Opening Up New York’s Public Records

Opening Up New York’s Public Records


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Carlo Giambarresi

In an age of entrenched political antagonism, here’s a proposition everyone can support: A democratic government should be as open and transparent as possible. No one — not citizens or businesses, not advocacy groups or the media — should be denied information because there are too many hoops to jump through or it costs too much to get it.

So why has it been so hard for New York to pass a law that would make it a bit more likely for people to get that information? Welcome to Albany, the land of outsized egos and petty turf wars, where good ideas go to die every day.

Now Gov. Andrew Cuomo has an opportunity to rise above this childishness and look like a champion for government transparency. A bill awaiting the governor’s signature would remove one of the biggest obstacles facing those who are wrongly denied documents they have requested under New York’s open-records law — the cost of hiring a lawyer to fight that denial in court. The tab can easily run into the tens of thousands of dollars, which may be affordable to deeper-pocketed corporations and organizations but is prohibitive for ordinary citizens.

As a result, many denials never get challenged, and New Yorkers can be left in the dark about problematic policies, ethics scandals or serious violations of the law. Remember the stop-and-frisk lawsuit that ultimately forced the New York City Police Department to change a practice that disproportionately targeted black and Latino men? Critical data in that case were revealed through freedom-of-information requests that the department fought until a judge ordered their release. In another case, open-records requests brought to light the N.Y.P.D.’s frequent use of a controversial surveillance technology known as StingRay. Again, the department resisted divulging the information until it was forced to.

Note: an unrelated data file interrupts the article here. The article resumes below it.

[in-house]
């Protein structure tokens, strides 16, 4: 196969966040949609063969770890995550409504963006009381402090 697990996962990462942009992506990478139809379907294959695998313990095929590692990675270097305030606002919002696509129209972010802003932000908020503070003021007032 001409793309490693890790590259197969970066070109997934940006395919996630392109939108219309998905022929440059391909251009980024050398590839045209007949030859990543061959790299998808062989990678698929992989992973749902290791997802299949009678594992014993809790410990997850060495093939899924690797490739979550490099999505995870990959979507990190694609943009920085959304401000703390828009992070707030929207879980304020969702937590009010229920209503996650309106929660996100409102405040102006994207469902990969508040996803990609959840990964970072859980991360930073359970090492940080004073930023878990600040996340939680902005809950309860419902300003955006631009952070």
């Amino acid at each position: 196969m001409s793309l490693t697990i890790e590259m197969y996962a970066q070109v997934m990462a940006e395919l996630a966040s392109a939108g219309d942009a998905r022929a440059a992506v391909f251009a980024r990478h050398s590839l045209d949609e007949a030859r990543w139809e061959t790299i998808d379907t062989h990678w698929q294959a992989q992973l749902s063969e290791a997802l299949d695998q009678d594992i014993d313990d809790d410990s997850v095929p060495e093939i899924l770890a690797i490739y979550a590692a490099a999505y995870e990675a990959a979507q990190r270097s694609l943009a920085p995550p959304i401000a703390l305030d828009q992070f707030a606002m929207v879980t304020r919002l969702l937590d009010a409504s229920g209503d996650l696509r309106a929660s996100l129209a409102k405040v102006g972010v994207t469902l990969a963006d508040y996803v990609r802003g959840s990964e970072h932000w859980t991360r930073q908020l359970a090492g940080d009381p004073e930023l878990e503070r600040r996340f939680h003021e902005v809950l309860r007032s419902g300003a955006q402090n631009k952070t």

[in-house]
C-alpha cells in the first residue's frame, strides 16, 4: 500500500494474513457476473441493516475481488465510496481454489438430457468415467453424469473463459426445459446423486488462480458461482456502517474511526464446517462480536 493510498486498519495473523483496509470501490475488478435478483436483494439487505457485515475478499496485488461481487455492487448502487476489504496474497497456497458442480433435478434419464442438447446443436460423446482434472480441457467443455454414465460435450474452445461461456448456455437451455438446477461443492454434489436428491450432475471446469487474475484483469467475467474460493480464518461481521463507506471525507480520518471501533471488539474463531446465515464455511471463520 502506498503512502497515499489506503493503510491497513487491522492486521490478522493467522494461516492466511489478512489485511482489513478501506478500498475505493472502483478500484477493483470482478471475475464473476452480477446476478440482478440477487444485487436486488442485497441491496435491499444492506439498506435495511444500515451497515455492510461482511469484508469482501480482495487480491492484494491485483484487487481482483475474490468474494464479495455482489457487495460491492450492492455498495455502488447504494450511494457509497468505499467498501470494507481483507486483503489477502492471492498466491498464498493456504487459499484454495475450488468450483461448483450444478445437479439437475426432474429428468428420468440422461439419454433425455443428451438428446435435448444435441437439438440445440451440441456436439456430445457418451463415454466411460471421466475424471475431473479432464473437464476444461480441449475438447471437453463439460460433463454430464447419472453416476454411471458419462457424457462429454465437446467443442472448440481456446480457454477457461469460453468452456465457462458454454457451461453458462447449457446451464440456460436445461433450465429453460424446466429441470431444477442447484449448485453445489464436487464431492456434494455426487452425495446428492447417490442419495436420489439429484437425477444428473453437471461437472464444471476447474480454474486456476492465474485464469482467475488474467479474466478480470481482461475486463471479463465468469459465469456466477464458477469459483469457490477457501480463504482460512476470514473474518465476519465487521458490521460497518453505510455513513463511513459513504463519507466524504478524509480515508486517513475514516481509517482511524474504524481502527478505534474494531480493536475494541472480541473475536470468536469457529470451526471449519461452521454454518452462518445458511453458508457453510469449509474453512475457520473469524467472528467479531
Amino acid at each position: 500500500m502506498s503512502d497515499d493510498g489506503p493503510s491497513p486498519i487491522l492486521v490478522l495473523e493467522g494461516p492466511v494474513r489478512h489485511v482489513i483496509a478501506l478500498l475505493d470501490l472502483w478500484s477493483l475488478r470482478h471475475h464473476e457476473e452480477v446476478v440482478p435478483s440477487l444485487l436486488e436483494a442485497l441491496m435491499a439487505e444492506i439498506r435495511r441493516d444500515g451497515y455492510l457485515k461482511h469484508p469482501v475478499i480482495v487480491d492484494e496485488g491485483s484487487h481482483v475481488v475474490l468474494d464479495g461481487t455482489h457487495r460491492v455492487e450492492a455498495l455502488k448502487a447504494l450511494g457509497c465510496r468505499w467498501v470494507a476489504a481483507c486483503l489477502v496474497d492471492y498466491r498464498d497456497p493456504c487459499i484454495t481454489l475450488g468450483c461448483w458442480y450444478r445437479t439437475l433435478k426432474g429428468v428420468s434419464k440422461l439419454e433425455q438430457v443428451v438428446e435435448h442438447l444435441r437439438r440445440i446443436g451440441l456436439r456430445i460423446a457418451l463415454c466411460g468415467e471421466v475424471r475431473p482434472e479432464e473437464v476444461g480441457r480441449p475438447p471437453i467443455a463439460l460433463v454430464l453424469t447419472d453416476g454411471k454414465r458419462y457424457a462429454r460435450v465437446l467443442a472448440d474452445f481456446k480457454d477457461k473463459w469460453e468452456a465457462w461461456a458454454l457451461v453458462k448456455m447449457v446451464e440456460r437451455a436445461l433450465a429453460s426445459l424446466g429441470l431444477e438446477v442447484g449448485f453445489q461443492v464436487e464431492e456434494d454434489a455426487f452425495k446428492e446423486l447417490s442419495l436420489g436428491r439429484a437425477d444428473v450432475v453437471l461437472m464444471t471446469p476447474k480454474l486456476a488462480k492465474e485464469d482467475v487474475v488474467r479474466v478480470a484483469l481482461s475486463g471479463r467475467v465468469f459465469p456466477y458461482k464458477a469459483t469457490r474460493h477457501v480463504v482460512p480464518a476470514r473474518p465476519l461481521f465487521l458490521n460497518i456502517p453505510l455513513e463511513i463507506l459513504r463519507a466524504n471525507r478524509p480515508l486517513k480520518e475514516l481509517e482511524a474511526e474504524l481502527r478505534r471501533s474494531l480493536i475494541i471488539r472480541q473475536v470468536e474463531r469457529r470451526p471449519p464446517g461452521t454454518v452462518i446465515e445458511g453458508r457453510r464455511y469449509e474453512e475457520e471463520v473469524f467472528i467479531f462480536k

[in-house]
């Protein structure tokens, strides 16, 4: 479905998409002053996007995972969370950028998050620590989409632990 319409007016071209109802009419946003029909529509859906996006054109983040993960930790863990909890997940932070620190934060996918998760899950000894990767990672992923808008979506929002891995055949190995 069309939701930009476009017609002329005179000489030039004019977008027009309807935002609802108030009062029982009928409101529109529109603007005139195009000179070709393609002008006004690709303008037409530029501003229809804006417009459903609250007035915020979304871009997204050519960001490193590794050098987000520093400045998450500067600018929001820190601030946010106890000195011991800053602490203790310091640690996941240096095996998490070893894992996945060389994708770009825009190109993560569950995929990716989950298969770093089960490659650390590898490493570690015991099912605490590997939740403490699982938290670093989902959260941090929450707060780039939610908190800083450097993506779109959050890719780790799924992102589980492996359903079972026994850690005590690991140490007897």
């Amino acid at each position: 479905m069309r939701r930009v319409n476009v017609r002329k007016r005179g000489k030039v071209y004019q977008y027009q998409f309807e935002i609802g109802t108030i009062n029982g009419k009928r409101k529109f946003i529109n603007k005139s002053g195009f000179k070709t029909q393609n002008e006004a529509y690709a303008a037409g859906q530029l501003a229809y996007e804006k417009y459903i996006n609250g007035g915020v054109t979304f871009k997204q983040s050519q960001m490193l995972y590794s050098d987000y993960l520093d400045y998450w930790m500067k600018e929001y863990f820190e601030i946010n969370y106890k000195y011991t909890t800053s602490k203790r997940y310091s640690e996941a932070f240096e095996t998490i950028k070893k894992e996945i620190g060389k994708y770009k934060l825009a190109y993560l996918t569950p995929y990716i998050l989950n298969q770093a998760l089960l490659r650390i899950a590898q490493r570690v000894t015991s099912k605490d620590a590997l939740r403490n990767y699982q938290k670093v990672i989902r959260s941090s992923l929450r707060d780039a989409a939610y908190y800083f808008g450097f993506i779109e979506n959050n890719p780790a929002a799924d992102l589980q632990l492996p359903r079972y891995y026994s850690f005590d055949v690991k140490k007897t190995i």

Both cases were brought by the New York Civil Liberties Union, which has the energy and the resources for extended court battles. But transparency should be the default, especially in an era when posting large numbers of documents online is easy and inexpensive. The state itself agrees — in writing, anyway. The Committee on Open Government’s website explains that the open-records law is “based upon a presumption of access.”

In practice, the opposite is too often true. State and local agencies deny requests outright or, more often, take so long to respond that they might as well have issued a denial. When they do fulfill requests, they often do so incompletely, with large amounts of information redacted.



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